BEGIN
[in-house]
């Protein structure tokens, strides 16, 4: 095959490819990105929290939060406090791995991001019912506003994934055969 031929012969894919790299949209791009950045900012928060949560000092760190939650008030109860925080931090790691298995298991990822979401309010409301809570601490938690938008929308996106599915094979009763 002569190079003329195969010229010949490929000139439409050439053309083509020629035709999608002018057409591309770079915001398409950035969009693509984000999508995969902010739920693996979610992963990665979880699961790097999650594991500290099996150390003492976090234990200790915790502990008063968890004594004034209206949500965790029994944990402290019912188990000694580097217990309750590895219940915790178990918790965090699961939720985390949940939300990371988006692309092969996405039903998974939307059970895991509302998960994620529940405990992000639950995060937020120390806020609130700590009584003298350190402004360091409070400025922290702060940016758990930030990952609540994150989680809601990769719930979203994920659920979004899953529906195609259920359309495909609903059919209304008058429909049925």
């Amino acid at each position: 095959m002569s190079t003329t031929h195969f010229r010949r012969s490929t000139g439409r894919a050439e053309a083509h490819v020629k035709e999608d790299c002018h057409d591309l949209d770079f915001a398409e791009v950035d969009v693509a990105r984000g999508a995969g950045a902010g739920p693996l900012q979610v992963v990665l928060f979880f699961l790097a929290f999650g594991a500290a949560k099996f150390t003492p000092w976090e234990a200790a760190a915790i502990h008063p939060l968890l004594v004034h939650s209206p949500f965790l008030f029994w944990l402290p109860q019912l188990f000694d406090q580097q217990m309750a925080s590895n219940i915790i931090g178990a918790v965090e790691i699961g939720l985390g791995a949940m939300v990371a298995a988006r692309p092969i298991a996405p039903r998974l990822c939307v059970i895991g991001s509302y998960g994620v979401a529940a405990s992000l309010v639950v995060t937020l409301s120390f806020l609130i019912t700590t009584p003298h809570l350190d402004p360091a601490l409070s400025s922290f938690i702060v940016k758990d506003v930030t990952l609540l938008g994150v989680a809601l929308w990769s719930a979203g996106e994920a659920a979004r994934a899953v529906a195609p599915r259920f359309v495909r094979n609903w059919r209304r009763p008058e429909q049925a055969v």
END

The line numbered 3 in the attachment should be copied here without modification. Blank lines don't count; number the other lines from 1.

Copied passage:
């Amino acid at each position: 095959m002569s190079t003329t031929h195969f010229r010949r012969s490929t000139g439409r894919a050439e053309a083509h490819v020629k035709e999608d790299c002018h057409d591309l949209d770079f915001a398409e791009v950035d969009v693509a990105r984000g999508a995969g950045a902010g739920p693996l900012q979610v992963v990665l928060f979880f699961l790097a929290f999650g594991a500290a949560k099996f150390t003492p000092w976090e234990a200790a760190a915790i502990h008063p939060l968890l004594v004034h939650s209206p949500f965790l008030f029994w944990l402290p109860q019912l188990f000694d406090q580097q217990m309750a925080s590895n219940i915790i931090g178990a918790v965090e790691i699961g939720l985390g791995a949940m939300v990371a298995a988006r692309p092969i298991a996405p039903r998974l990822c939307v059970i895991g991001s509302y998960g994620v979401a529940a405990s992000l309010v639950v995060t937020l409301s120390f806020l609130i019912t700590t009584p003298h809570l350190d402004p360091a601490l409070s400025s922290f938690i702060v940016k758990d506003v930030t990952l609540l938008g994150v989680a809601l929308w990769s719930a979203g996106e994920a659920a979004r994934a899953v529906a195609p599915r259920f359309v495909r094979n609903w059919r209304r009763p008058e429909q049925a055969v």